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The Government can't guarantee that state asset shares won't end up in foreign ownership, State Services Minister Tony Ryall says.

Labour MPs at Parliament's finance and expenditure select committee grilled Mr Ryall today about Government plans for partial asset sales.

National intends to campaign before this year's general election on what it calls a "mixed ownership model" and has named Mighty River, Meridian, Genesis and Solid Energy as candidates for partial sell-offs as well as reducing its 75 per cent holding in Air New Zealand.

The sales would happen over three to five years, starting next year, depending on market conditions and the Government expected to reap between $5 billion and $7b.

The Government has talked up the ability of New Zealand investors to buy the shares but today Mr Ryall admitted they could end up in foreign ownership.

"You can't guarantee on those issues but these matters are being worked through and there are a number of options about what limitations there might be on various shareholders," he said.

Labour MP David Cunliffe said even if shares were initially sold to New Zealanders there would be no way of stopping them being on-sold to overseas companies.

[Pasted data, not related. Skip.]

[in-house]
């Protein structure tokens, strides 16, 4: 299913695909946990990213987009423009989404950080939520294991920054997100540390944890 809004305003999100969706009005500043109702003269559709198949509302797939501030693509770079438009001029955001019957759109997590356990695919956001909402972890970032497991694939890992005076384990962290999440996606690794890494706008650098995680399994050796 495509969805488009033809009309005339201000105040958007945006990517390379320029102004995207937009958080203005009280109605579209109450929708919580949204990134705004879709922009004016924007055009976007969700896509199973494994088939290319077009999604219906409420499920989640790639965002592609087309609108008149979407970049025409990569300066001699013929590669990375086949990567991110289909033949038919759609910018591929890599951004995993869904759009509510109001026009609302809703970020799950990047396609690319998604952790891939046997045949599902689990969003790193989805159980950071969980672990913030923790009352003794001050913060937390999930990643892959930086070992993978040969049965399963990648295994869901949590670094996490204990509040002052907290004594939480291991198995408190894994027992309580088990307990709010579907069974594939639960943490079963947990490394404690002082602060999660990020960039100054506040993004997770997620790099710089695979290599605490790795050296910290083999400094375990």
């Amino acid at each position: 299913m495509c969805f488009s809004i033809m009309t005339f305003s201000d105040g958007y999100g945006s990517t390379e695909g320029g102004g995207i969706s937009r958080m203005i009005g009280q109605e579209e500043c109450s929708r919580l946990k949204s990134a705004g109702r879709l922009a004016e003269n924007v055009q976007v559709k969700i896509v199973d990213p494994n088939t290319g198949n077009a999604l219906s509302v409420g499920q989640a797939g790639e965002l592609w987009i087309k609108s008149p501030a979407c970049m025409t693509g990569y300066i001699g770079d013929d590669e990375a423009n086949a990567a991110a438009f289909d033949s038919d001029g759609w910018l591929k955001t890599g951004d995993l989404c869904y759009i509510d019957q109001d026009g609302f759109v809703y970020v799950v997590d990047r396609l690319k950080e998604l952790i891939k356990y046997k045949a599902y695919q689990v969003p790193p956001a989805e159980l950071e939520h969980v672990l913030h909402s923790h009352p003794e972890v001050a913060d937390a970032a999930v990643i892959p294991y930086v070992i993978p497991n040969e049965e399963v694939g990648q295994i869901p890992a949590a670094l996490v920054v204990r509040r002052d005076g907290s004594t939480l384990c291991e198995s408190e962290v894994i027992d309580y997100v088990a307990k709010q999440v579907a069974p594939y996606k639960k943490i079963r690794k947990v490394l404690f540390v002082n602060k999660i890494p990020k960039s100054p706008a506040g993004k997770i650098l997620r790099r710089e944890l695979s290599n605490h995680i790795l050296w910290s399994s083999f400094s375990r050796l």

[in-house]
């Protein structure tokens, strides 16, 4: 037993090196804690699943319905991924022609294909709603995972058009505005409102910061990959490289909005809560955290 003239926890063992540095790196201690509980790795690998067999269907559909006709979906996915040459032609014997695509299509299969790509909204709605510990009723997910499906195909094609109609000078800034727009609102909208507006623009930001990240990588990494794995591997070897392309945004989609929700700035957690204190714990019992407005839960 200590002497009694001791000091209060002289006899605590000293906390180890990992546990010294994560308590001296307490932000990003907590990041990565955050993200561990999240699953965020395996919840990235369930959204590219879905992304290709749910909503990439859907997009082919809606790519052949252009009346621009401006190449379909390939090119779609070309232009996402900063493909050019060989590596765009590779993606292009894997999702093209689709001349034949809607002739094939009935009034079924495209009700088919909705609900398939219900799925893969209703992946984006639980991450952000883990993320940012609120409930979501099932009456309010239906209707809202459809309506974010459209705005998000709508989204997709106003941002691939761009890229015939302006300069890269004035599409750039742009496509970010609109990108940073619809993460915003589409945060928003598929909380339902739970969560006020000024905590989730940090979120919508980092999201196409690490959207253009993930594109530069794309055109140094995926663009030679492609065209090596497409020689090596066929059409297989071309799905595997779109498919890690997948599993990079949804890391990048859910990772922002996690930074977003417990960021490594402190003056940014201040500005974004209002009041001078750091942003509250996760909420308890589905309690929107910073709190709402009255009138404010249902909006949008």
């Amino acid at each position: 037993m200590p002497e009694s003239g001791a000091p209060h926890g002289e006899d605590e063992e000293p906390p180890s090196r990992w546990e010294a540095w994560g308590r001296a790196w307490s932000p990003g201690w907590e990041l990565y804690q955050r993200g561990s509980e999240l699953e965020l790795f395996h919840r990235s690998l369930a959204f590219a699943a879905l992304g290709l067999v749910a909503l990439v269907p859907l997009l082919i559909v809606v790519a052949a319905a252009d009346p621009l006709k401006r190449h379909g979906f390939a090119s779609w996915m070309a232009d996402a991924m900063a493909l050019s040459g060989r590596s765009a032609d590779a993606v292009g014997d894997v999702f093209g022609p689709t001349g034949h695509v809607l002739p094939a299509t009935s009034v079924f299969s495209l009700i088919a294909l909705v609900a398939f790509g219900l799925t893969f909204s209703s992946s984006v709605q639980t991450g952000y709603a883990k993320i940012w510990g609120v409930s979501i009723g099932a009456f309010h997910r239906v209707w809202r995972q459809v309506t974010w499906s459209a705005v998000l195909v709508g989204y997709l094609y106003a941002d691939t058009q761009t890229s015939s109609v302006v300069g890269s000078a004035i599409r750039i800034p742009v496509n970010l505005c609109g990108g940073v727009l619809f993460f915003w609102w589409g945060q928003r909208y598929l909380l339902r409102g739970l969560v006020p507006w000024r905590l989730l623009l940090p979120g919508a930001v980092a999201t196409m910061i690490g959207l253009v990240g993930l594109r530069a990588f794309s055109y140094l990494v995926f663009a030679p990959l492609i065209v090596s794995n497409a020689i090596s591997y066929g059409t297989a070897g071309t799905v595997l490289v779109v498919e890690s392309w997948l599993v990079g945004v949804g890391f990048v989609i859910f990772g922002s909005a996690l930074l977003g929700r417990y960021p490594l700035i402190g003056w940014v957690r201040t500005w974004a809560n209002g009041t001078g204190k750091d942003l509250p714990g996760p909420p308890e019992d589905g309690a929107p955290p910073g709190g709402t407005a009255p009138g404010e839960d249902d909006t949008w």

The committee was also told that preparatory work on the asset sales would cost $6 million.

Treasury Crown Ownership and State Sector Performance general manager John Crawford said a contract for a Crown advisor would start late this month or early next month and scoping study advisors would then be hired. The total budget for external advice from now until the end of the year was $6m.

"It really is a matter of being prepared," Mr Ryall said.

It wouldn't be a waste of money even if "god forbid" National lost the election as the work would provide valuable information about the market the assets operated in and how the business were being run, Mr Ryall said.

Mr Cunliffe also raised questions about why the budget estimated dividends from the assets at 3 per cent when Mr Crawford said they were more likely to be in the mid-teens.

He suspected there was an attempt to devalue the return the taxpayer was getting on the investment to make sales more palatable.

"You've got a 3 per cent write down of dividends in the investment statement and you are now confirming a shareholder would have expectations of return around the early teens-mid teens."

Mr Ryall said he would look into the difference.

The committee was also told that the taxpayer could expect to lose millions in fees for the sales.

Fees, including for accountants and legal advice, for the Contact Energy sale were 1.8 per cent of the price. Mr Cunliffe worked out that for the planned sales the fee could be as much as $150m.

Mr Ryall said the Government would get good prices for the assets.

"This is potentially a very big series of sales and so if you take a percentage and multiple it across those proceeds yes you are going to come out with what looks like a significant number... but the importance of that is is that is about making sure we get good value within the terms of what the Government is expecting."